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Workers’ Compensation Shoulder Injury Settlements

The value of a workers’ compensation shoulder injury settlement will depend on factors specific to each case.  These factors include the severity of the injury (Schedule Loss of Use), the structure of the settlement, lost time from work, and Average Weekly Wage.

Severity of the Injury and Schedule Loss of Use in Workers’ Compensation Shoulder Injury Settlements

When considering a workers’ compensation shoulder injury settlement, both sides will look to the Workers’ Compensation Guidelines for Determining Impairment. These Guidelines will help the parties value the case.  The Guidelines that apply to shoulder injuries begin on page 29.  Physicians use these Guidelines to determine Schedule Loss of Use to the shoulder.  Schedule Loss of Use is a percentage. The percentage represents the degree of permanent impairment. To determine Schedule Loss of Use of the shoulder, the injured worker’s physician will measure range of motion. The physician will also review MRI’s, x-rays, and operative reports. Limited range of motion, surgery, and certain diagnoses will result in a percentage of Schedule Loss of Use.

The higher the Schedule Loss of Use percentage found, the higher the award or settlement an injured worker may receive.  The parties will often disagree on a Schedule Loss of Use percentage to the shoulder. If so, they will either settle on a percentage, or a judge will decide the percentage. Either way, the expected Schedule Loss of Use percentage for a shoulder injury is a main factor when talking settlement.

Calculating a Schedule Loss of Use Award for a Shoulder Injury

A Schedule Loss of Use percentage equals a certain number of weeks of compensation.  For example, if a worker suffers from a 10% Schedule Loss of Use to the arm from a shoulder injury, he or she will receive 31.2 weeks of compensation. The rate these weeks of compensation will be paid is two thirds of the injured worker’s average weekly wage. By law, the rate is subject to the maximum rate for each date of accident. The amount of lost wage benefits previously paid to the injured worker up until the Scheduled Loss of Use Award is then taken out. If a worker is out of work for a long period of time, the award may be significantly reduced by benefits already paid.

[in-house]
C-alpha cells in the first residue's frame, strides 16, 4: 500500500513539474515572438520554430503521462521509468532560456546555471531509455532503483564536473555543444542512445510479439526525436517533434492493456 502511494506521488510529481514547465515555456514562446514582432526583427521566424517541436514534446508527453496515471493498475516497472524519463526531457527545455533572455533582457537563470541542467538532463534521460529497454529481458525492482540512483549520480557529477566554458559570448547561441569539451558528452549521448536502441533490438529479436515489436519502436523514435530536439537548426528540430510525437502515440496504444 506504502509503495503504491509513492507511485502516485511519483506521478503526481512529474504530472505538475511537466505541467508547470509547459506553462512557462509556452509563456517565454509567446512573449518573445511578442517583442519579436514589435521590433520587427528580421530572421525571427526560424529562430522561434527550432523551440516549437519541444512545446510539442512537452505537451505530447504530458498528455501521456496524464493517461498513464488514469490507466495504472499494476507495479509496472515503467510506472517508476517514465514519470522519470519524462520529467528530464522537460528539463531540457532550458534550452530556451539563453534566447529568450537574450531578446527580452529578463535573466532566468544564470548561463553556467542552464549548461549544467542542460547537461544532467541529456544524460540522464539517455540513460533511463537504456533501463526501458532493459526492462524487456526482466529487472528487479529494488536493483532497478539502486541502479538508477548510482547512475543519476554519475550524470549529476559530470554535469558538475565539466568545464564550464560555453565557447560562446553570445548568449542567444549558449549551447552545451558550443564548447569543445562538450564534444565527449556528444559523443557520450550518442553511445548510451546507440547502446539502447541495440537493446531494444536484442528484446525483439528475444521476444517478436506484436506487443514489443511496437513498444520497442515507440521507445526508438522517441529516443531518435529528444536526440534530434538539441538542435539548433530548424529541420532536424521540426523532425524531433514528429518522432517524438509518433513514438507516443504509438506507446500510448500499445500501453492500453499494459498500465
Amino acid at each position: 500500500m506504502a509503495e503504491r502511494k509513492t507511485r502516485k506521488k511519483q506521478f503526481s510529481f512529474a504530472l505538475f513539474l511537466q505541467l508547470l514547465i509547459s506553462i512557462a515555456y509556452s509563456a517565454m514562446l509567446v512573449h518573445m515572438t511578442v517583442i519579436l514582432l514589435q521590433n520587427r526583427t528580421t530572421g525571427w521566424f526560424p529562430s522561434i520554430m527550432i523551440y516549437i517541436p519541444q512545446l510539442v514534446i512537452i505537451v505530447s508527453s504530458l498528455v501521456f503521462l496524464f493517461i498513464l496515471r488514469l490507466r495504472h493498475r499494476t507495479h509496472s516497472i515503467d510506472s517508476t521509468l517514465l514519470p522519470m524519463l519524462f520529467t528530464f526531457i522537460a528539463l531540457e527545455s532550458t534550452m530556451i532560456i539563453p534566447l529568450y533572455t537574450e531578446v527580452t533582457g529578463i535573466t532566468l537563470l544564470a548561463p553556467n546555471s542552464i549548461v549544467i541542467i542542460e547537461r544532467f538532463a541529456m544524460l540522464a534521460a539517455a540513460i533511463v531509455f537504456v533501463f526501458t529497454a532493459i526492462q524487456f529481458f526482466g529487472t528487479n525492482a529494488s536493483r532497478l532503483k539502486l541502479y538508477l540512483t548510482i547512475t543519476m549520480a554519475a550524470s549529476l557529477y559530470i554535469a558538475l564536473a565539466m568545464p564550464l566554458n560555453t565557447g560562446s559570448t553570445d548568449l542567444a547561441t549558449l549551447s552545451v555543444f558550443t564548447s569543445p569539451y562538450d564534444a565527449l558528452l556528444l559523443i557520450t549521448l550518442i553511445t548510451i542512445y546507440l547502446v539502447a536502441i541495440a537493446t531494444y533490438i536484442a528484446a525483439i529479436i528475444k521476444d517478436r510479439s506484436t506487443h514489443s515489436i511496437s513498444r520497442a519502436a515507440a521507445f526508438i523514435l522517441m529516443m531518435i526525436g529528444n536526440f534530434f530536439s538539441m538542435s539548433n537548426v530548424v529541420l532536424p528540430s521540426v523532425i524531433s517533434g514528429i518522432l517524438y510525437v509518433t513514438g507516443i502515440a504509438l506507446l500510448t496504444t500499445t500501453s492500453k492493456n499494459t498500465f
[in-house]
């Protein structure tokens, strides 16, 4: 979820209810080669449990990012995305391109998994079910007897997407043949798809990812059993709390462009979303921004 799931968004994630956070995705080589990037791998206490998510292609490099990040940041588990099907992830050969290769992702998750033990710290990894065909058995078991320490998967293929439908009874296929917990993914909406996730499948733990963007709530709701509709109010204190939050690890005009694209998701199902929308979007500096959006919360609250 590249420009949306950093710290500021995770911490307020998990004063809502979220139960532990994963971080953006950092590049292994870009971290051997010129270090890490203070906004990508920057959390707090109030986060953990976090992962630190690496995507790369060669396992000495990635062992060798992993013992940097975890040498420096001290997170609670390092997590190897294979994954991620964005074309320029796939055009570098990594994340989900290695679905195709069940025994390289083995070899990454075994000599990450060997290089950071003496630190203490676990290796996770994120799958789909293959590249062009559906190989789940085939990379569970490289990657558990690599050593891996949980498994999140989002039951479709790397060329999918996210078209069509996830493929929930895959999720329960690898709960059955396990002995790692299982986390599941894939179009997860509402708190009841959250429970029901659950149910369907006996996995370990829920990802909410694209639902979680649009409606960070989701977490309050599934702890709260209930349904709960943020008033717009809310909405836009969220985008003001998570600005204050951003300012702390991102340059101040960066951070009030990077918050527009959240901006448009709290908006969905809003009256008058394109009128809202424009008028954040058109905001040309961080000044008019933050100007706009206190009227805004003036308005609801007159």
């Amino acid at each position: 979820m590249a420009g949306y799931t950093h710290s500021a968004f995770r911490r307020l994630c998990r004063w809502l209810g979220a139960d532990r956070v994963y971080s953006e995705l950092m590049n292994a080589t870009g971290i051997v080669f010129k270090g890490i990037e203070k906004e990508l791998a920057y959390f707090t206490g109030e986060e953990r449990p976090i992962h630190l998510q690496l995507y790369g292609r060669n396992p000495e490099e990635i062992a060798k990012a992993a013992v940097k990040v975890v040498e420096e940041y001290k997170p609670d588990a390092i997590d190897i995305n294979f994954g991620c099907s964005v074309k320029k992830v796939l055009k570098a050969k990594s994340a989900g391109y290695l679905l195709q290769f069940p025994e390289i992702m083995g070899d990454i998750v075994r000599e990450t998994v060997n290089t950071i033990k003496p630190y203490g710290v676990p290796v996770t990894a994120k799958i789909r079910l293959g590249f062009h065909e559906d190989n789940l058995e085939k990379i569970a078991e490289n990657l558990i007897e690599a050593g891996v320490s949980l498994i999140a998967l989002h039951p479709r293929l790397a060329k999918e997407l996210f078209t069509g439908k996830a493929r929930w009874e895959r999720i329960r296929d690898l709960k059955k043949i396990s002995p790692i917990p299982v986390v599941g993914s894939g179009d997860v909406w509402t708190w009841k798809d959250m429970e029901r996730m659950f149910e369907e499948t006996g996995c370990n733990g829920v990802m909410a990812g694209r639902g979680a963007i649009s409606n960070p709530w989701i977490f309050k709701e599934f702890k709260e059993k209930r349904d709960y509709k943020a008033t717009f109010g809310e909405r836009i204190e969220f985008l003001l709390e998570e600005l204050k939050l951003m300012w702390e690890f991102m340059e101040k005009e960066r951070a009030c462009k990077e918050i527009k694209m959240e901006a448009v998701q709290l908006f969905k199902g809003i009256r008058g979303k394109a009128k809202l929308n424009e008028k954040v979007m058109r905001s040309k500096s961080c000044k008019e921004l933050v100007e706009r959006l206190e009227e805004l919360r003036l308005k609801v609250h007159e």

A Schedule Loss of Use Award does not factor in the cost of future medical care. It accounts purely for future lost time and earning capacity. Typically, if a worker receives a Schedule Loss of Use Award, medical treatment will remain open on the claim. Unfortunately, New York workers’ compensation law does not factor pain and suffering into a settlement amount. Settlement value is limited to future lost wages and the cost of future medical care.

Average Weekly Wage Matters

The Workers’ Compensation Board will set Average Weekly Wage in each case. The Board will look at the worker’s total earnings for the year prior to the accident. This may include tips, raises, housing, and other benefits received from the employer. Generally, the higher the Average Weekly Wage, the higher the rate awards are paid in a case. This includes Schedule Loss of Use Awards for a shoulder injury. However, wage replacement benefits are capped at the maximum rate for the date of accident. To increase settlement value for a workers compensation shoulder injury, Average Weekly Wage should be set as high as possible. Once the parties estimate the value of a claim by considering the factors above, they may settle on a percentage for schedule loss of use.

If so, medical treatment will remain open. Or, the parties may instead agree to close the entire claim with a Section 32 Settlement Agreement.  A Section 32 Settlement Agreement can include the value of future medical treatment for the shoulder. It can also include what the parties feel is a reasonable value for Schedule Loss of Use.  If you are considering a workers compensation shoulder injury settlement, contact us to be sure you are getting the compensation you deserve.